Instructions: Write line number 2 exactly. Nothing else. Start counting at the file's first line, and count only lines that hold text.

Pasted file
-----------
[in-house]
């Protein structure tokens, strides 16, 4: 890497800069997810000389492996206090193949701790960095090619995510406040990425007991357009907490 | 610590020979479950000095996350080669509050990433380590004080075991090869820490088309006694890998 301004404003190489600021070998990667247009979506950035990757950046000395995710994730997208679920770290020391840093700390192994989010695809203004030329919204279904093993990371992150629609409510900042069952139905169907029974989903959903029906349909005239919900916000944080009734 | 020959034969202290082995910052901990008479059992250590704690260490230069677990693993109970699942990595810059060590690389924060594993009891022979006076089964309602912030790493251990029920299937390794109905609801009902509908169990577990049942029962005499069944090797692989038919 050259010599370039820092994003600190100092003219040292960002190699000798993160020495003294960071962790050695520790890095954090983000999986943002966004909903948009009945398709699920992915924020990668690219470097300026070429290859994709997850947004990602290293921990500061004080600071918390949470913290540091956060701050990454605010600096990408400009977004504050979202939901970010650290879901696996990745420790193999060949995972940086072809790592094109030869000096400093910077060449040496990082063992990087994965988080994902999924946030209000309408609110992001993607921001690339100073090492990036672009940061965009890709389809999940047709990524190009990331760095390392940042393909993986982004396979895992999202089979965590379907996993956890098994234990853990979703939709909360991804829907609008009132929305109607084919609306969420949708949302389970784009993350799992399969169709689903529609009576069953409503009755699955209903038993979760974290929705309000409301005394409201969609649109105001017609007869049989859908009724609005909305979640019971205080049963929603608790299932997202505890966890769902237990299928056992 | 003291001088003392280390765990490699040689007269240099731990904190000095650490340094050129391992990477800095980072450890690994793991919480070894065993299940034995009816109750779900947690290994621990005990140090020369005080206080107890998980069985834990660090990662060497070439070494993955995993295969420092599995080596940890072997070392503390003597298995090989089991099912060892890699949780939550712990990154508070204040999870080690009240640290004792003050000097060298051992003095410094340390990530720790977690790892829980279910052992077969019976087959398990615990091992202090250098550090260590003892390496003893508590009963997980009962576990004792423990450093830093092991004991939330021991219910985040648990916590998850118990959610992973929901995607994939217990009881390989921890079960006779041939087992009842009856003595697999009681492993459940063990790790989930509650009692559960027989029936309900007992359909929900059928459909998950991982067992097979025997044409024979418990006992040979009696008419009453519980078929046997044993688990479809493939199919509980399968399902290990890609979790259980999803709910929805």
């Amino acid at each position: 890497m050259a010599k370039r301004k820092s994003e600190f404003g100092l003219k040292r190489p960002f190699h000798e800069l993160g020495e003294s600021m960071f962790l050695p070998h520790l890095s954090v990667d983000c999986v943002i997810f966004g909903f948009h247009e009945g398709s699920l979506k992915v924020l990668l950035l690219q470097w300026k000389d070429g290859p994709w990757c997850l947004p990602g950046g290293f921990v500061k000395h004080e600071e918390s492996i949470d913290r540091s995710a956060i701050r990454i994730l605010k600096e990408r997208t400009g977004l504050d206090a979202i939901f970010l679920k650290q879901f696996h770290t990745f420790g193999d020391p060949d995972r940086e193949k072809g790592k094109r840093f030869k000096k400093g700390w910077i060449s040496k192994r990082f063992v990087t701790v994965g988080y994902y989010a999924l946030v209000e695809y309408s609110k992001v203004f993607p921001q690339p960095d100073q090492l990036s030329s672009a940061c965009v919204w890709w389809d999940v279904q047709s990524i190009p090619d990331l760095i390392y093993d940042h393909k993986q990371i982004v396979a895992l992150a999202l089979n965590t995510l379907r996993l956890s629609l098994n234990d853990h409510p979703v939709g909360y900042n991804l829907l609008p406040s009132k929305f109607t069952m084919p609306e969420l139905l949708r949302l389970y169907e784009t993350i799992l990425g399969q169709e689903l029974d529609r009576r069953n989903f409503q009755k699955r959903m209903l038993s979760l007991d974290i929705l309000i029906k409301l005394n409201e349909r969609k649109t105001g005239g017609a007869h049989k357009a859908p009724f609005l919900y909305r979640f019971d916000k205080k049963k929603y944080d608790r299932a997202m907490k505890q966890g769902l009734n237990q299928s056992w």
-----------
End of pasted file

């Protein structure tokens, strides 16, 4: 890497800069997810000389492996206090193949701790960095090619995510406040990425007991357009907490 | 610590020979479950000095996350080669509050990433380590004080075991090869820490088309006694890998 301004404003190489600021070998990667247009979506950035990757950046000395995710994730997208679920770290020391840093700390192994989010695809203004030329919204279904093993990371992150629609409510900042069952139905169907029974989903959903029906349909005239919900916000944080009734 | 020959034969202290082995910052901990008479059992250590704690260490230069677990693993109970699942990595810059060590690389924060594993009891022979006076089964309602912030790493251990029920299937390794109905609801009902509908169990577990049942029962005499069944090797692989038919 050259010599370039820092994003600190100092003219040292960002190699000798993160020495003294960071962790050695520790890095954090983000999986943002966004909903948009009945398709699920992915924020990668690219470097300026070429290859994709997850947004990602290293921990500061004080600071918390949470913290540091956060701050990454605010600096990408400009977004504050979202939901970010650290879901696996990745420790193999060949995972940086072809790592094109030869000096400093910077060449040496990082063992990087994965988080994902999924946030209000309408609110992001993607921001690339100073090492990036672009940061965009890709389809999940047709990524190009990331760095390392940042393909993986982004396979895992999202089979965590379907996993956890098994234990853990979703939709909360991804829907609008009132929305109607084919609306969420949708949302389970784009993350799992399969169709689903529609009576069953409503009755699955209903038993979760974290929705309000409301005394409201969609649109105001017609007869049989859908009724609005909305979640019971205080049963929603608790299932997202505890966890769902237990299928056992 | 003291001088003392280390765990490699040689007269240099731990904190000095650490340094050129391992990477800095980072450890690994793991919480070894065993299940034995009816109750779900947690290994621990005990140090020369005080206080107890998980069985834990660090990662060497070439070494993955995993295969420092599995080596940890072997070392503390003597298995090989089991099912060892890699949780939550712990990154508070204040999870080690009240640290004792003050000097060298051992003095410094340390990530720790977690790892829980279910052992077969019976087959398990615990091992202090250098550090260590003892390496003893508590009963997980009962576990004792423990450093830093092991004991939330021991219910985040648990916590998850118990959610992973929901995607994939217990009881390989921890079960006779041939087992009842009856003595697999009681492993459940063990790790989930509650009692559960027989029936309900007992359909929900059928459909998950991982067992097979025997044409024979418990006992040979009696008419009453519980078929046997044993688990479809493939199919509980399968399902290990890609979790259980999803709910929805």